Given the tumultuous times we are facing in our nation's history (and our offensive line) and the fact that we are on the eve of The Most Important Election Ever (or since 2004), we decided to take a break from tailgating this week and instead took in a history lesson at the home of P.G.T. Beauregard, a.k.a. General Beauregard.
Pierre Gustave Toutant Beauregard was born on January 1, 1832 in Watkinsville. The son of what was then called an "alesmith," he grew up learning the fine art of watering-down beer. After mixing his father's ale with waters from the sparkling Oconee River, he would sell his concoction to observers at local Native American lacrosse matches. Using a bizarre pricing strategy, the cost of a "kings-quart" of PGT's drink was based on the time left in the lacrosse match: one-pence for every period expired. Lacrosse fans delighted in the inexpensive refreshment, eventually calling PGT "The General" because of the way he dominated the Athens ale market. However, The General lamented that although his product was delicious at room temperature (no refrigeration was available at the time) it quickly became downright hot after exposure to the baking Northeast Georgia sun.
The General was hard at work designing an insulating wrap for his beverage when hostilities broke out at Fort Sumter. Thinking "The General" was an actual military-bestowed rank and not just a nickname, Jefferson Davis gave command of the Army of Northeast Georgia to PGT, now General Beuregard. After raising an army from students of the local university, Beauregard's first assignment was an attack on the army of Ohio State, camped near the Kentucky-Ohio border. Beauregard led his army northwards.
After reaching the Tennessee River on May 5th, Beauregard made a move considered highly controversial at the time, but now considered brilliant. He spotted the Army of Tennessee, clad in orange pantaloons, attempting to form a navy on the banks of the river. Beauregard ordered his troops to attack, and a quick rout of the Tennessee Volunteers ensued. Upon pinning General Davey Crockett against a bluff overlooking the river, Beauregard confronted the Tennesseean and told him, "formeth a hillbilly navy...you're doing it wrong." Beauregard imprisoned Crockett, and sent his coonskin cap back to Athens to be "hung storys above the University chapel." Crockett was disgraced, and newspapers opined that his prior military victories were due only to his recently-departed lieutenants.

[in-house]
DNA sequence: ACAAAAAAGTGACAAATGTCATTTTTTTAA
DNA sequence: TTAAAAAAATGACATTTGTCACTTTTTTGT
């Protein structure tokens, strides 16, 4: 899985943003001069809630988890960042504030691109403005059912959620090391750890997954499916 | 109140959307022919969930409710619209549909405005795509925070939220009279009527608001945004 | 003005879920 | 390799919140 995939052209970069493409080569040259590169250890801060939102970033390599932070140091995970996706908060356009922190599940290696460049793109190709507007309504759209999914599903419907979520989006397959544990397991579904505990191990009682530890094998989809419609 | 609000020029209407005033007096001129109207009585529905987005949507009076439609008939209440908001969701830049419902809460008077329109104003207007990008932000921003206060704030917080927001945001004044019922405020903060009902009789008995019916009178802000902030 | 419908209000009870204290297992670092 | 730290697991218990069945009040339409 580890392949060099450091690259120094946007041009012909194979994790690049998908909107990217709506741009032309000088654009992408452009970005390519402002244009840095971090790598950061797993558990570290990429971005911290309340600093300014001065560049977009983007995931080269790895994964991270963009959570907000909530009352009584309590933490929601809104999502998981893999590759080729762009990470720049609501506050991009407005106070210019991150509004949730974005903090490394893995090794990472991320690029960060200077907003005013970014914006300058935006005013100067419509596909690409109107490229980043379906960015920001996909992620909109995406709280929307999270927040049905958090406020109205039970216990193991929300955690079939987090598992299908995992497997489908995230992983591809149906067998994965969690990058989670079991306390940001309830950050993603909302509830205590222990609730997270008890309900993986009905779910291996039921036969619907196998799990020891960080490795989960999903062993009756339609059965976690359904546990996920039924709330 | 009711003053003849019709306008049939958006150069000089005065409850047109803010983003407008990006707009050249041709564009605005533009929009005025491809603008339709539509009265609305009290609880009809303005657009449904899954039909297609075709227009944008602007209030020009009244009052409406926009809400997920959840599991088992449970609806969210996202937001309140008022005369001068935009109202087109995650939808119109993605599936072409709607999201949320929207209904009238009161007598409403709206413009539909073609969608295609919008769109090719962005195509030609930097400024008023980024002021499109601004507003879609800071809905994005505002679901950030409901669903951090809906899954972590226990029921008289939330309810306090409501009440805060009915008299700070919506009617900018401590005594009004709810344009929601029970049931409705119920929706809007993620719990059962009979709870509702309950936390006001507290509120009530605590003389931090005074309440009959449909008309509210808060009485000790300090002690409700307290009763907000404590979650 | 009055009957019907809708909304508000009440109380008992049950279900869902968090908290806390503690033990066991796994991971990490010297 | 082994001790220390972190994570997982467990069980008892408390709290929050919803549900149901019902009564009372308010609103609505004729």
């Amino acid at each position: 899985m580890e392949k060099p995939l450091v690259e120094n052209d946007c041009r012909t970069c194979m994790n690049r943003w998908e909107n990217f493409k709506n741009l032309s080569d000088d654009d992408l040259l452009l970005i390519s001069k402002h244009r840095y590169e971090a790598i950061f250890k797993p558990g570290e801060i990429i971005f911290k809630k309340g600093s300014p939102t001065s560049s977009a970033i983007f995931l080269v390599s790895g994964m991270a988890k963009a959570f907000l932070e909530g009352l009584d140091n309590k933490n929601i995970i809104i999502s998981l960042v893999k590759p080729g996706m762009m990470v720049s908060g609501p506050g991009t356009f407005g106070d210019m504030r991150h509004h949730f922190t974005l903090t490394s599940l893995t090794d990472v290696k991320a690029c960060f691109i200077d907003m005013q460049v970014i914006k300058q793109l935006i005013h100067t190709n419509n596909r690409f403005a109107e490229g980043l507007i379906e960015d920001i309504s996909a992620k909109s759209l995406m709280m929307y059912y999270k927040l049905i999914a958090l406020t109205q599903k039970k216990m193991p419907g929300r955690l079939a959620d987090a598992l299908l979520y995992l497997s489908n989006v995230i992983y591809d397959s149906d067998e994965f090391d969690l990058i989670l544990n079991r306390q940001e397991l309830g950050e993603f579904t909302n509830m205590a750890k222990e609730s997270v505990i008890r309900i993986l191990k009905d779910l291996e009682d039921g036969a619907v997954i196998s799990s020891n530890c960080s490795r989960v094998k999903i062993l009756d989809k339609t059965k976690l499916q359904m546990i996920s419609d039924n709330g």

Misguided observors from Ohio cheered, believing that the Georgians' victory would improve the Army of Ohio State's strength of schedule. However, Beauregard instead turned his army towards Nashville, vowing to surprise and destroy the self-proclaimed Commodores of the area "while they busieth themselves with trivialities at that Grand Old Opera."
Incensed at The General's attacks against supposed allies, Jefferson Davis ordered Beauregard back to Athens. Beauregard wrote in his journal, "that I should favor a hated neighbor for only his membership in the Confederate States of America is a folly, a gross misestimation of the true enemy... fight against the non-Southron armies should be pursued only once the bitter rivals of Tennessee, Florida, and Alabama are vanquished." Nevertheless, Beauregard returned home to Watkinsville. He married a seamstress who fashioned an "ale cozy" for him. The two moved to Clayton Street where they sold watered-down beer protected from the sun at seemingly give-away prices.
Letters found in 1929 in the basement of Beauregard's home reveal that he wrote to Tecumseh Sherman advising him to "sow the ground around Atlanta's North Avenue with salt, such that the land should never produce fruit." During the Spanish-American war, he offered Spain "an attack on Baton Rouge by an army of junkyard vikings, so that Roosevelt's forces may be distracted and you [Spain] may sieze New Orleans." Though thought treasonous in 1929, Beauregard's reputation shifted over the coming years to one of a great leader. In 1986, his home was added to the National Register of Historic Places, with President Reagan noting, "that Beauregard put aside the trivial differences between North and South, the United States and Spain, and instead worked to destory his neighboring states...is nothing less than inspirational."
The General's legacy lives on in Athens. UGA students call the ceremony of ringing the chapel bell after football victories "shaking the coonskin." In true PGT fashion, we enjoyed watching and napping to a lacrosse match between the Okalahoma and Texas tribes while drinking inexpensive beer. Only while leaving did we realize that the foundation that maintains the Beauregard home keeps the tradition of offering pitchers of Natural Lite priced to match whatever quarter is currently being shown on television. Refreshed, rested, and enlightened, we proceeded down to Sanford Stadium and watched "General Richt" recreate that historic moment, as he unleashed a fury on Phil "Coonskin Cap" Fulmer's Volunteer Hillbilly Navy. We left the game impressed with the Dawgs' 26-14 victory and filled with noble rage towards our neighbors of every direction. On the walk back to the car, we were reminded of Beauregard's famous deathbed words: "You know what? Florida sucks."
Labels: great leaders in non-truthful history